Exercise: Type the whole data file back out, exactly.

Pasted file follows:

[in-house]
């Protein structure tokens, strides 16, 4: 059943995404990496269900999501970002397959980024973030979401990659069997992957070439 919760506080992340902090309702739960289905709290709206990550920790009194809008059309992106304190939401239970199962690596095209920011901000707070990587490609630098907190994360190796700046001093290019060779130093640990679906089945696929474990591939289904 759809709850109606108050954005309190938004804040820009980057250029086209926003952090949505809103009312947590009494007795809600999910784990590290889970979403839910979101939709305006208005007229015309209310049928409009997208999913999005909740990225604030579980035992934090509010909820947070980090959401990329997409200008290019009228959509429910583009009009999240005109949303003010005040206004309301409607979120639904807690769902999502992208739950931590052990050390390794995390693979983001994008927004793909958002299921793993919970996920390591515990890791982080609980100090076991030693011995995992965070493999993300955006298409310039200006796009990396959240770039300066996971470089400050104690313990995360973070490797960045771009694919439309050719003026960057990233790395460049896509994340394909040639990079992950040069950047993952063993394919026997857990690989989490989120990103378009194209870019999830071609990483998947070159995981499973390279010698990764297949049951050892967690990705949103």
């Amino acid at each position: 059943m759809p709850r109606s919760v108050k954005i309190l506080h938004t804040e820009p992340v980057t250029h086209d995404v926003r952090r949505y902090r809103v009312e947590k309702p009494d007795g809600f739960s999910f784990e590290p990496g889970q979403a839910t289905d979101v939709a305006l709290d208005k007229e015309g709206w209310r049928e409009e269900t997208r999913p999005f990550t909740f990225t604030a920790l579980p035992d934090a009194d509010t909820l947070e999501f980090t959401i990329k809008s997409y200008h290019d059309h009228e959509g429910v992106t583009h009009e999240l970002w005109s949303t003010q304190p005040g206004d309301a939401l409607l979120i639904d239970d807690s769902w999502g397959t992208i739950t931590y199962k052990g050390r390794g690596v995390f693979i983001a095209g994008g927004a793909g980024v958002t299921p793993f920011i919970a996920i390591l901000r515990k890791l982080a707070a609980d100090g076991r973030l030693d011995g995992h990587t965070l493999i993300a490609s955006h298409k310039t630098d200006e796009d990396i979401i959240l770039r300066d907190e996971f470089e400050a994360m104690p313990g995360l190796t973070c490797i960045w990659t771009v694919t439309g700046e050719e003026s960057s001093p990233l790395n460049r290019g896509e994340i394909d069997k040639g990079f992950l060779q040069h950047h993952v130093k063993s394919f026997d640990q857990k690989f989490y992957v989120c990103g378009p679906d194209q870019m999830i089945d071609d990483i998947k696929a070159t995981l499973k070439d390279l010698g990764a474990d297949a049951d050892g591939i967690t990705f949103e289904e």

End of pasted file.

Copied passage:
[in-house]
């Protein structure tokens, strides 16, 4: 059943995404990496269900999501970002397959980024973030979401990659069997992957070439 919760506080992340902090309702739960289905709290709206990550920790009194809008059309992106304190939401239970199962690596095209920011901000707070990587490609630098907190994360190796700046001093290019060779130093640990679906089945696929474990591939289904 759809709850109606108050954005309190938004804040820009980057250029086209926003952090949505809103009312947590009494007795809600999910784990590290889970979403839910979101939709305006208005007229015309209310049928409009997208999913999005909740990225604030579980035992934090509010909820947070980090959401990329997409200008290019009228959509429910583009009009999240005109949303003010005040206004309301409607979120639904807690769902999502992208739950931590052990050390390794995390693979983001994008927004793909958002299921793993919970996920390591515990890791982080609980100090076991030693011995995992965070493999993300955006298409310039200006796009990396959240770039300066996971470089400050104690313990995360973070490797960045771009694919439309050719003026960057990233790395460049896509994340394909040639990079992950040069950047993952063993394919026997857990690989989490989120990103378009194209870019999830071609990483998947070159995981499973390279010698990764297949049951050892967690990705949103």
């Amino acid at each position: 059943m759809p709850r109606s919760v108050k954005i309190l506080h938004t804040e820009p992340v980057t250029h086209d995404v926003r952090r949505y902090r809103v009312e947590k309702p009494d007795g809600f739960s999910f784990e590290p990496g889970q979403a839910t289905d979101v939709a305006l709290d208005k007229e015309g709206w209310r049928e409009e269900t997208r999913p999005f990550t909740f990225t604030a920790l579980p035992d934090a009194d509010t909820l947070e999501f980090t959401i990329k809008s997409y200008h290019d059309h009228e959509g429910v992106t583009h009009e999240l970002w005109s949303t003010q304190p005040g206004d309301a939401l409607l979120i639904d239970d807690s769902w999502g397959t992208i739950t931590y199962k052990g050390r390794g690596v995390f693979i983001a095209g994008g927004a793909g980024v958002t299921p793993f920011i919970a996920i390591l901000r515990k890791l982080a707070a609980d100090g076991r973030l030693d011995g995992h990587t965070l493999i993300a490609s955006h298409k310039t630098d200006e796009d990396i979401i959240l770039r300066d907190e996971f470089e400050a994360m104690p313990g995360l190796t973070c490797i960045w990659t771009v694919t439309g700046e050719e003026s960057s001093p990233l790395n460049r290019g896509e994340i394909d069997k040639g990079f992950l060779q040069h950047h993952v130093k063993s394919f026997d640990q857990k690989f989490y992957v989120c990103g378009p679906d194209q870019m999830i089945d071609d990483i998947k696929a070159t995981l499973k070439d390279l010698g990764a474990d297949a049951d050892g591939i967690t990705f949103e289904e």